Basic principle of batteries
A battery is a device that converts chemical energy directly to electrical energy. A battery is composed of numerous cells. Each cell consists of an electrolyte and two electrodes:
– The negative electrode from which anions (negatively charged ions) migrate is called anode.
– The positive one from which cations (positively charged ions) migrate is the cathode.
A redox reaction takes place inside the cell to convert chemical energy to electrical energy. When the cell is charged, cations are reduced at the cathode, while anions are oxidized at the anode during charging. Ions flow through the electrolyte, while electrons flow through an external electrical circuit.
There are two categories of battery: primary batteries, also called disposable batteries and secondary batteries or rechargeable batteries. A secondary battery can be recharged; its electrode reactions can proceed in either direction. A primary battery cannot be recharged and its energy is limited to the energy available from the reactants inside the cell.
When the battery is connected to an electric circuit, a redox reaction happens and electrons are flowing through an external circuit while ions are crossing the electrolyte.
Types of accumulators and their applications
A cell can be composed of different materials. Electrodes have to be as most conductive (electrically) as possible and they also have to be composed of good reducing and oxidizing agent such as metal.
Depending on the material used, each electrode has an individual redox potential. The Electromotive force (EMF) delivered by the cell is the difference between reduction potentials of the reaction.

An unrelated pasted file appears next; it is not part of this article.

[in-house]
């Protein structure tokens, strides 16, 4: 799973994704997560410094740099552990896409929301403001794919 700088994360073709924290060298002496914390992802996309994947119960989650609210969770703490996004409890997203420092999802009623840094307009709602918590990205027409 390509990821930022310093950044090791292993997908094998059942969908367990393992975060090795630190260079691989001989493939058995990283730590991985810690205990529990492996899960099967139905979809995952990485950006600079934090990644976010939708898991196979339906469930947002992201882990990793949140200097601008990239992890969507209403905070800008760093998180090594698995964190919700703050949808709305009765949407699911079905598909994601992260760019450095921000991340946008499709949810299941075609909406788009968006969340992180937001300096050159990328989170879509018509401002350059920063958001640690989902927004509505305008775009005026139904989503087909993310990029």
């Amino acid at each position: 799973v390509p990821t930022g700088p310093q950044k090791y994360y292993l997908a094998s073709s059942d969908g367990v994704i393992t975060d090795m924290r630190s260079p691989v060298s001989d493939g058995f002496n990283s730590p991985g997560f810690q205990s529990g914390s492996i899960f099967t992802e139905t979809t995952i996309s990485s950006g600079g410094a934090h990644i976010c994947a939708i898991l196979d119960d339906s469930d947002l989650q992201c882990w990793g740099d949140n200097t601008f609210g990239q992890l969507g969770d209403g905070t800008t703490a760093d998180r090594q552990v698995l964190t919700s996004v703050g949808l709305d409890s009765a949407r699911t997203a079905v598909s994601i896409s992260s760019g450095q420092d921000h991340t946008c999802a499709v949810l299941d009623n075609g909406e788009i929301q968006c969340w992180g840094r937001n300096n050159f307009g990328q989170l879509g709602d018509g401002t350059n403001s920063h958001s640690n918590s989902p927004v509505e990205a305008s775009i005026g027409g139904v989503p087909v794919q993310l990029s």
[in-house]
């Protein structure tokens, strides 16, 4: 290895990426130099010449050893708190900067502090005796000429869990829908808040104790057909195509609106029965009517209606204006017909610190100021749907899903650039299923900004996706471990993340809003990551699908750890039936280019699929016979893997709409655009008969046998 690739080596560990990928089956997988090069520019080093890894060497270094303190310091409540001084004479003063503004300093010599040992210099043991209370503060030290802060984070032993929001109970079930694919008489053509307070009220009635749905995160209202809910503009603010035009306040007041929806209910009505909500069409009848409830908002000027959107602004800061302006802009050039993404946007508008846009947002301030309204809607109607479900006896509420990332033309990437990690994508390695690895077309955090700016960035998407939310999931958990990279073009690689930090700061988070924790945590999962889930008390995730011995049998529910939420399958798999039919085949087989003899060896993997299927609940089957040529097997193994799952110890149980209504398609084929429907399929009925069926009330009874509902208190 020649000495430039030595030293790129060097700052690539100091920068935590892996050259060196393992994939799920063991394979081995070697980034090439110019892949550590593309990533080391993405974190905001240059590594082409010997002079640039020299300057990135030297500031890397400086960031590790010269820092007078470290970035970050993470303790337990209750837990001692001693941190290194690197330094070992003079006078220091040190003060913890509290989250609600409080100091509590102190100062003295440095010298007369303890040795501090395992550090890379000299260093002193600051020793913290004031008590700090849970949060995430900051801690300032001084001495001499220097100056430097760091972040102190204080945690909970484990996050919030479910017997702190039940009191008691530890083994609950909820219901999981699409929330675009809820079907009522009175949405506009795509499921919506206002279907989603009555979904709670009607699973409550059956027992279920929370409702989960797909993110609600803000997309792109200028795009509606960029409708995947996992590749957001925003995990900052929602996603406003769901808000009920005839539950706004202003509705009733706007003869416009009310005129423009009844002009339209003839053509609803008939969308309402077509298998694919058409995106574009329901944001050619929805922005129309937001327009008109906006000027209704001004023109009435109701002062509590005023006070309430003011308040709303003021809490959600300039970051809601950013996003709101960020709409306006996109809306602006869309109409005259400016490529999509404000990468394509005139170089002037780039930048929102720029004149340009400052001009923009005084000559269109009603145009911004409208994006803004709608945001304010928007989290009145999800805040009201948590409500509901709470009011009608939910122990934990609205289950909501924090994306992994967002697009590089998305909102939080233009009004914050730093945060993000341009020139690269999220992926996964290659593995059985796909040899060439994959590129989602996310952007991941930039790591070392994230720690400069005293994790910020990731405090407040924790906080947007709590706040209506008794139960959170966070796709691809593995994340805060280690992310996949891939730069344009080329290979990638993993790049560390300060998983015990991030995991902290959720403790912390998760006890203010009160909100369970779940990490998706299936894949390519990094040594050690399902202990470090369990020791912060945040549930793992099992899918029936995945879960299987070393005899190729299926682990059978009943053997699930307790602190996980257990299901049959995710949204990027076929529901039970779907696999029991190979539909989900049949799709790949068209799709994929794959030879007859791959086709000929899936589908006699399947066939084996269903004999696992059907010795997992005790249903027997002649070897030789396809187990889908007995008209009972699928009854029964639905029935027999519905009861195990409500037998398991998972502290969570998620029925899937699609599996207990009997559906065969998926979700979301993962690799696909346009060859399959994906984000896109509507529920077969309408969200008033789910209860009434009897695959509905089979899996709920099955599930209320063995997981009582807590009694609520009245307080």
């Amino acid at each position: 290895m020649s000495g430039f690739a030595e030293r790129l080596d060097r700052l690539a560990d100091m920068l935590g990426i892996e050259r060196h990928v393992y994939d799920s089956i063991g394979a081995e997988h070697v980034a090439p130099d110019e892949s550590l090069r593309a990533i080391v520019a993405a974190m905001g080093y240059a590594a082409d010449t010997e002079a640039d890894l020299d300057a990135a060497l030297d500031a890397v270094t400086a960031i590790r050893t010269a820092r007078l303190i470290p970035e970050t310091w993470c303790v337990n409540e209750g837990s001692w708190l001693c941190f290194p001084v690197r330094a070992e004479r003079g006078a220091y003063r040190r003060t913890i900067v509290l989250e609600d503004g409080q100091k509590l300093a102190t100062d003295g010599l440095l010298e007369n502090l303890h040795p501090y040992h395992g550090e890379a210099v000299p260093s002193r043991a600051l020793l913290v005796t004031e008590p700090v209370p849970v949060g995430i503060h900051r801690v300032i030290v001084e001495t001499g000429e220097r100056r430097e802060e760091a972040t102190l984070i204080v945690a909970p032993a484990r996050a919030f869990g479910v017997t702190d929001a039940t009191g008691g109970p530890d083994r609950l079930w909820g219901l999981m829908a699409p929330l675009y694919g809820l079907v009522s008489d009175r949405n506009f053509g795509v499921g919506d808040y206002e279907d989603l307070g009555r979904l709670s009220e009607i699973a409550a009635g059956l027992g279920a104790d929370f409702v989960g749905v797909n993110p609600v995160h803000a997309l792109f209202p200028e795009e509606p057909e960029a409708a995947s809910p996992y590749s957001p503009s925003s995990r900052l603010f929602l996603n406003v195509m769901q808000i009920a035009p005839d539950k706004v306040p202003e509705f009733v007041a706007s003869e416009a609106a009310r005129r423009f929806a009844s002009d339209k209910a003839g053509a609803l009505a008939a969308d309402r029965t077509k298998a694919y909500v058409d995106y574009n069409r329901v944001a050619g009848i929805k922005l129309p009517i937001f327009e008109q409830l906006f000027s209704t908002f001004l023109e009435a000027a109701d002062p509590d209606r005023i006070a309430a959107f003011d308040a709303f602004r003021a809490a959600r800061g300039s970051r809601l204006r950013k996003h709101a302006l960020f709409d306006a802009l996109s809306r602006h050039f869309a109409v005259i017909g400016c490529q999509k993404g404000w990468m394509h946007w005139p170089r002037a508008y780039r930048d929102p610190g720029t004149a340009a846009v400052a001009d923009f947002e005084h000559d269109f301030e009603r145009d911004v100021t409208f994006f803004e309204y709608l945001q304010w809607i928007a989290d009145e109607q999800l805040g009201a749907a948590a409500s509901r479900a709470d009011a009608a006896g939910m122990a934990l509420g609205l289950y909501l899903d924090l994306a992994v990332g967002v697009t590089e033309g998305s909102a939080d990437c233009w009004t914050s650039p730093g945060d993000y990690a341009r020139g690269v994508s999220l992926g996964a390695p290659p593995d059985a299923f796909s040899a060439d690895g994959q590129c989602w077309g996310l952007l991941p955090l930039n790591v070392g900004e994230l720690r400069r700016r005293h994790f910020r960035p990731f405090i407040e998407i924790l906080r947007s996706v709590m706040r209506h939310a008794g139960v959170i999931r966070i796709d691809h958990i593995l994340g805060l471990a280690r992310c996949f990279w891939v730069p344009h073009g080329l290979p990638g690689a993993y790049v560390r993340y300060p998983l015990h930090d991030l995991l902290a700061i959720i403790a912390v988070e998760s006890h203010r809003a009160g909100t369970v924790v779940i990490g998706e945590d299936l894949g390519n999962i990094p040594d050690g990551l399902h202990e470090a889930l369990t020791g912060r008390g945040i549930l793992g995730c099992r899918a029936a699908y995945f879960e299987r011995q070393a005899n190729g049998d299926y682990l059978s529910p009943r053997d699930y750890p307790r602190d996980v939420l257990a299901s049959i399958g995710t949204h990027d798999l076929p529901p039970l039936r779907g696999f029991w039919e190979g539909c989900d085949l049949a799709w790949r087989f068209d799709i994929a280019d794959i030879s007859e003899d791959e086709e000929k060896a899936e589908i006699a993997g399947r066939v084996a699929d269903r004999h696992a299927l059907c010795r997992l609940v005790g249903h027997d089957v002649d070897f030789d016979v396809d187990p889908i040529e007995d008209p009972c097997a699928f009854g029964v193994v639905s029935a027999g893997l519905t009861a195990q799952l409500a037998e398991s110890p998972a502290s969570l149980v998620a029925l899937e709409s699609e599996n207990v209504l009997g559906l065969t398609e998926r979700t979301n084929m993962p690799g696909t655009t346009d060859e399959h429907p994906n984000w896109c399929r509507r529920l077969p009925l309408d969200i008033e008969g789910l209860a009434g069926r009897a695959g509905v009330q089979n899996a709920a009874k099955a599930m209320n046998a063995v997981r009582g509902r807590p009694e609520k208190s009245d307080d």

The individual potential of a material depends on temperature, pressure and concentration. Higher is the individual potential of a metal, stronger it is as oxidizing agent and easier it could be reduced.
On the contrary, it would be weaker as reducing agent.
Different specifications (voltage, weight, lifetime, cost, efficiency …) can be obtained for a cell thanks to a combination between different metals which compose the electrodes. The table, bellow, compares different technologies.
Operating of Lithium Iron Phosphate (LiFePO4) battery
The operation of Lithium accumulators is based on the exchange of lithium ions and the electron flow. While the battery is discharged, Lithium is released by the negative electrode in ion form (Li+), crosses through the electrolyte (which is an ion conductor) and joins with the crystalline mesh of the material making up the positive electrode.
The passage of each Li+ ion into the electrolyte is exactly compensated by the passage of an electron via the external circuit, thus causing an electrical current.
The reverse phenomenon occurs when the accumulator is being charged (1).
(1) M.C. Péra, D. Hissel, H. Gualous, C. Turpin, « Electrochemical Components », ISTE Ltd and Jon Wiley & Sons Inc., ISBN : 978-1-84821-401-9, 2013.
The chemical equations for the reaction involved are:
- LiFePO4 → nLi+ + ne– + Li1-n FePO4
The lithium ions are split into cations Li+, who leave the cathode, and into electrons who create the electrical flow.
- nLi+ + ne– + C → LinC
The cations go through the electrolyte to reach the opposite graphic electrode where they are recombined.
When the unit is switched off and the battery is being recharged, the reverse reaction happens.
The recharging time depends on the speed of the ions and electrons traveling inside the cell.
Advantage of H2SYS hybrid systems :
H2SYS realizes an extended analysis of energy requirements and designs a hybrid system according to final use of the product.
The systems integrate different types of energy storage devices, such as battery or super capacitors to meet the load profile requirements.
This method allows to reduce the total cost ownership, improves the lifespan of the system and provides higher yields.